Artists in the Mekong River Basin (3) – from the Asian Art Biennale at the National Taiwan Museum of Fine Arts in Taichung

Written by Kentaro Ichihara (Art Critic), Translated by AURA Art

From Bangkok, where both everyday and extraordinary life coexist in a dream-like atmosphere because of the city's heat and energy, I come to Taiwan where the seasons are perceived as cold, and whatever scene you imagine of Taiwan, it has a prosaic atmosphere. The number of Southeast Asian artists who are invited to the exhibition is considerably decreasing - I had already stepped into East Asia.

  • (1)The National Taiwan Museum of Fine Arts

Out of the thirty exhibiting artists from the Asian Art Biennale, held at the National Taiwan Museum of Fine Arts (1) in Taichung, located in the center of Taiwan, eleven were from Southeast Asia and four from the Mekong River basin, of which the numbers were further reduced - with the exception of Thailand's popular young artists, Korakrit Arunanondchai (2), who often shows up at most biennales in the world, there were also collaborative teams of Thai artists and curators, jiandyin (3), Laos artist, Tcheu Siong (4), and Myanmar Sawangwongse Yawnghwe (5).

For that reason, there were more East Asian artists such as Korean and Japanese in the Taiwan biennale whose expressions tend to be ideological; an installation work by Japanese artist Yuichiro Tamura, based on Yukio Mishima's novel 'The Sailor Who Fell from Grace With the Sea', and a piece of video work by Korean artist, Park Chan-Kyong that pursues the ideological connection between the Kyoto school of Kitaro Nishida and  special attack corps.

The way of thinking about the theme 'Strangers' which is referred to in the Biennale's title 'The Strangers from Beyond the Mountain and the Sea' is also ideological and conceptual rather than sensuousness or experiential. Climate gives rise to changes in human thought. It is agreed that there are differences in the Renaissance between the south and the north in Europe as well.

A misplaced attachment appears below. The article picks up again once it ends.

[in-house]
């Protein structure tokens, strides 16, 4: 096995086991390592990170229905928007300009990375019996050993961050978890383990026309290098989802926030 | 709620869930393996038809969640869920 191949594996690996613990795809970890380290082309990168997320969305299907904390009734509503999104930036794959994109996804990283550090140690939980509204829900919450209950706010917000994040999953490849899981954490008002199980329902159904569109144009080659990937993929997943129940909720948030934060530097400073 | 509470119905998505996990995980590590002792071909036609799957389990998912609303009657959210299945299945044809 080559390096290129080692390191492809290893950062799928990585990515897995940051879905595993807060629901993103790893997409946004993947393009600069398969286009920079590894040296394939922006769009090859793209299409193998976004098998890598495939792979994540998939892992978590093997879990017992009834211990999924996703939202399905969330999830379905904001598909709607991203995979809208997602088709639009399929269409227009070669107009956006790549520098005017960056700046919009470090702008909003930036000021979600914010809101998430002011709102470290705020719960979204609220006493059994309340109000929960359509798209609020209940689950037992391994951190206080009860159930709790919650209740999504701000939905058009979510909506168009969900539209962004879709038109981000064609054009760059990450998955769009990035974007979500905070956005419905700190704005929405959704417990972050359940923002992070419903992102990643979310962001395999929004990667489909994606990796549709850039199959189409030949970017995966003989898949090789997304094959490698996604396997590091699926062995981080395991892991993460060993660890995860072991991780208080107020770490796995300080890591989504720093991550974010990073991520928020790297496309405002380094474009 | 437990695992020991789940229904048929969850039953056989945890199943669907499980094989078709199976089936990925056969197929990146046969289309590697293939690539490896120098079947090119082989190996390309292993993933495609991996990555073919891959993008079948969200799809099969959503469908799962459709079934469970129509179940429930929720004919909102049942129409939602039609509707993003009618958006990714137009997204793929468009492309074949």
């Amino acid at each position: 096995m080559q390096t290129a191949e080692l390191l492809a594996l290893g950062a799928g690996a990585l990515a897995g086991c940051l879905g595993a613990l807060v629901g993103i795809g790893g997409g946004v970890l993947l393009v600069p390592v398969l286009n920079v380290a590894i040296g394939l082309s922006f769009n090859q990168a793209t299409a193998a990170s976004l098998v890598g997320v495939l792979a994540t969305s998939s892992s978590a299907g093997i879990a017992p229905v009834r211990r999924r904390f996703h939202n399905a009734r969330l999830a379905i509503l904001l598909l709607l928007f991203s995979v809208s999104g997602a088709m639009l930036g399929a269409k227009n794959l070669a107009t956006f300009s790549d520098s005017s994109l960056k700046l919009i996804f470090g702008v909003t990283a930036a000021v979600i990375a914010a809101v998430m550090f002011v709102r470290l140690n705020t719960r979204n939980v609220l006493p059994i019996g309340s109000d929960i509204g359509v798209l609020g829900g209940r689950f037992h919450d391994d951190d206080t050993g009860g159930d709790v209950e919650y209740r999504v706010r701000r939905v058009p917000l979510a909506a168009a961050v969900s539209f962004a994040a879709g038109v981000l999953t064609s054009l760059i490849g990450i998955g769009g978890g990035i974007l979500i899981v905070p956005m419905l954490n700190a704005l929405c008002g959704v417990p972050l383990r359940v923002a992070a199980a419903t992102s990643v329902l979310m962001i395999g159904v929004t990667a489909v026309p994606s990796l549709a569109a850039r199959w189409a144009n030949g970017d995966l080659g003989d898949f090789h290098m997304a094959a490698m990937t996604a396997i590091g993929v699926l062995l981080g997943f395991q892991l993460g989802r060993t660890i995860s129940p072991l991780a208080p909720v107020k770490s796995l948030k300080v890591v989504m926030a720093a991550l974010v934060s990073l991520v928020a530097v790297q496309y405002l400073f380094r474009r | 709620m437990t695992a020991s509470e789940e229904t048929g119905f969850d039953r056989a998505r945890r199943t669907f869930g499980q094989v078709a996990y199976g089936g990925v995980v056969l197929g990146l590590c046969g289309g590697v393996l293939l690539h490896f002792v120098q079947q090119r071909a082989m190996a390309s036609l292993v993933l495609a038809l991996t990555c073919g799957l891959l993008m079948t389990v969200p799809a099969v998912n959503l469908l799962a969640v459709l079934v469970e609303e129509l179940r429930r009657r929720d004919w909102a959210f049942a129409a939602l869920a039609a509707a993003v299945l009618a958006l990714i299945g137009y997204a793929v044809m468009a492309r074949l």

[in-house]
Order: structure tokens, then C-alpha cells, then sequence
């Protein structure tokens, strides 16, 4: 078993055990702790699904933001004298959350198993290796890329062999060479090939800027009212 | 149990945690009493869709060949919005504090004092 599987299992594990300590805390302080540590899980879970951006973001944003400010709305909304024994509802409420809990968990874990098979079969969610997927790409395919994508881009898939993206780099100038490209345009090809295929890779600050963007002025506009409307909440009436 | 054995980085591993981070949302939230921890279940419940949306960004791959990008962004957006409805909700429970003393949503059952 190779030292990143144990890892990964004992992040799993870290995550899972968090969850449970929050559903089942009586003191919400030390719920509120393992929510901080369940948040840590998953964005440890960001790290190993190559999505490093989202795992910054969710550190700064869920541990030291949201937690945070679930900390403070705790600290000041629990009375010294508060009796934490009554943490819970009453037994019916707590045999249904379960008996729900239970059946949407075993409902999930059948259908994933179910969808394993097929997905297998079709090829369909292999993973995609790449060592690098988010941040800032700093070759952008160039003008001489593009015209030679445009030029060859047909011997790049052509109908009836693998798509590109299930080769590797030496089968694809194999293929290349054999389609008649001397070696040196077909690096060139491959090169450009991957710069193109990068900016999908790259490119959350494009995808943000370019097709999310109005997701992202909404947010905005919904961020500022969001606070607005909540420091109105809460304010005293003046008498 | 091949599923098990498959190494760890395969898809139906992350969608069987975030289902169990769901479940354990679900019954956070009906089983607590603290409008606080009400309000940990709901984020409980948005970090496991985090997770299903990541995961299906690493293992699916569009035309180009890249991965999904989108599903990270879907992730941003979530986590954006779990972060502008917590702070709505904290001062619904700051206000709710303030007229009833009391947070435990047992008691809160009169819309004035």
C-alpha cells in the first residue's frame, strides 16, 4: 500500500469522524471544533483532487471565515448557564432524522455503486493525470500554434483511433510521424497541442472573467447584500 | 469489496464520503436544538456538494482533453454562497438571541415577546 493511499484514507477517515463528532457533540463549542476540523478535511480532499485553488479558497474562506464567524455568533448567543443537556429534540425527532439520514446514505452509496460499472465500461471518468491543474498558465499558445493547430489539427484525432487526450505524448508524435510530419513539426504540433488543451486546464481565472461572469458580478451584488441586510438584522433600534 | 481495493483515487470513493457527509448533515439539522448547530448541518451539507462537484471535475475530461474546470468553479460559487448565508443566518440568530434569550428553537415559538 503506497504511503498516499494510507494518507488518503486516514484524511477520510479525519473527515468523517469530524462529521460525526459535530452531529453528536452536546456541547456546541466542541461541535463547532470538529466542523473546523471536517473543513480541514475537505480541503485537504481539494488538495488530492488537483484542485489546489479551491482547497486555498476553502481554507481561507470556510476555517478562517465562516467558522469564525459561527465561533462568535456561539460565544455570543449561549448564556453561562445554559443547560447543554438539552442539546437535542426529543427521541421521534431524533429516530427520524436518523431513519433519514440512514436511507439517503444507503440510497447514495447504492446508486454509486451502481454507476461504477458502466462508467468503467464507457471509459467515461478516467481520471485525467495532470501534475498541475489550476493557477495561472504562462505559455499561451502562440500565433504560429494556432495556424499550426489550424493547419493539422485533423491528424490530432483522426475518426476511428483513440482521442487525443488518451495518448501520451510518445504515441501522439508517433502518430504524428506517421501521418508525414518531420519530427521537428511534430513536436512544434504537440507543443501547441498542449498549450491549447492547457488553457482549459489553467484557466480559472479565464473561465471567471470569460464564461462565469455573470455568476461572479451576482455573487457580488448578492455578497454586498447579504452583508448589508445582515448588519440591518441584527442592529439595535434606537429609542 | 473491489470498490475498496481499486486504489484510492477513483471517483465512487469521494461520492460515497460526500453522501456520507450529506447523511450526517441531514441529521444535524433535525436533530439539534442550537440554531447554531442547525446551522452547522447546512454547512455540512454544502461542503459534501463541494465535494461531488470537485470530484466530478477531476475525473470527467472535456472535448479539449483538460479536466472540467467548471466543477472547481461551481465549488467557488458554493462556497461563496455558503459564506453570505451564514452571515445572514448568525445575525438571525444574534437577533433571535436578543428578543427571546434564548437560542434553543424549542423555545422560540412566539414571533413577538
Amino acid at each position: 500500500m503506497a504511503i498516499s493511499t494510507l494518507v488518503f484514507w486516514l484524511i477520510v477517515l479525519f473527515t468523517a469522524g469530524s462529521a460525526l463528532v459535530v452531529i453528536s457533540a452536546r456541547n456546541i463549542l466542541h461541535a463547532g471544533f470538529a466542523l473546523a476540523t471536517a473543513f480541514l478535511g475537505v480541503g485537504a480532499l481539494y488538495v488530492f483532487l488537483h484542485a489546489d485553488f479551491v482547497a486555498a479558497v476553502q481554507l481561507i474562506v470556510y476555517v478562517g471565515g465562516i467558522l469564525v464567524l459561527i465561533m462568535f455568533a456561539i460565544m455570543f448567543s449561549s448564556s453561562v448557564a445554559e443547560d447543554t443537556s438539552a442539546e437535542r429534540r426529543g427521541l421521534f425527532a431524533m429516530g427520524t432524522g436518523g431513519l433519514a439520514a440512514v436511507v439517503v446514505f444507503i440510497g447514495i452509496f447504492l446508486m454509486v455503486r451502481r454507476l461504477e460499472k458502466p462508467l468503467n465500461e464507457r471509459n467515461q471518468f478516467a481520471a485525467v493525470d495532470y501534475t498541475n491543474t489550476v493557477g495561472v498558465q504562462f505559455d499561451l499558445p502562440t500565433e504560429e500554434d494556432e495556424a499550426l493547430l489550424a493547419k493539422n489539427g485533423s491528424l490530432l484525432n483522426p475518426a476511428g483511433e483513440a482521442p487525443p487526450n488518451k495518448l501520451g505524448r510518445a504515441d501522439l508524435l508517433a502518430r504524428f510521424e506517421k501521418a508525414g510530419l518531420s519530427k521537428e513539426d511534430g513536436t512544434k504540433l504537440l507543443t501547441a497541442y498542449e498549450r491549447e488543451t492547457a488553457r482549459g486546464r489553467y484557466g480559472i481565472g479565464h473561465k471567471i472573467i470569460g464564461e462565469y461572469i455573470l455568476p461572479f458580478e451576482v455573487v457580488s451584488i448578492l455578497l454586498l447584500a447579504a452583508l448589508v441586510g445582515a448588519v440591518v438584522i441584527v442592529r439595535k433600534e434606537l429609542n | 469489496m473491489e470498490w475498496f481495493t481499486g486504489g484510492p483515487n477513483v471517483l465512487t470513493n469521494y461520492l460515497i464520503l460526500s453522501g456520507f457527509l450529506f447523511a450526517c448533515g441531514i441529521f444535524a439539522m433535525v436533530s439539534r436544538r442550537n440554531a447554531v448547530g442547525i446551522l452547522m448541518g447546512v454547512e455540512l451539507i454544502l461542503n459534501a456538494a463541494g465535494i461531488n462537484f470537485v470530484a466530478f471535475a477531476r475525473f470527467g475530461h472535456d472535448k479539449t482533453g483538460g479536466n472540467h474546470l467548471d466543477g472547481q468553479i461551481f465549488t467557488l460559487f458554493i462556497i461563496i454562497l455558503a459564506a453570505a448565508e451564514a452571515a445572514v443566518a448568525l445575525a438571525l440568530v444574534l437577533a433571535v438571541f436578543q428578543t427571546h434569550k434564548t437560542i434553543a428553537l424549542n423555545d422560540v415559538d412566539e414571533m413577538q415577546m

If so, has the idea been projected around the Mekong River basin, where the highlands of the Indochina Peninsula are, to instigate the mysterious citation of 'Zomia' (6) by the artists as well as this exhibition's curators, Hsu Chia-Wei (Taiwan) and Ho Tzu‐Nyen (Singapore)?

I don't think so. Rather, the illegal zone which is famous for producing drugs in Indochina aroused the anthropologist James C. Scott to think of the 'Zomia', an idea of a region above and beyond state rule.
The Asian Art Biennale had exhibited works to prove it. One is the video 'Bitcoin Mining and Field Recordings of Ethnic Minorities' (7), produced by Liu Chuang, Chinese artist mentioned at the beginning of the Bangkok edition of the previous article. The video, coupled with the unfamiliar language of the narrators from ethnic minorities, brought me back to the reality of the Mekong River basin again.

The Mekong River basin was once again touched with sensual and geopolitical reality with the powerful footage from Chuang. It's not just a golden triangle. A power vacuum has been created by the large-scale power development in the rivers connecting the ethnicity of minorities living in the mountains, and virtual reality (virtual currency). 

Perhaps with this ultimate anarchy, locals blow hot air into the countries along the Mekong River basin, and a strange aura may be brought to the creation of artists who breathe this energy. Its aura is not like Benjamin's uniqueness or one-sidedness. It is a peculiarity that results from the absolute freedom which is miraculously enjoyed by the geopolitical power relations unique to this region, and this peculiarity makes people dream of the Mekong River basin becoming the El Dorado of art.

While I was walking through  the Singapore Biennale, SPECTROSYNTHESIS II, and the Asian Art Biennale, I was no longer able to take my eyes off the Mekong River basin.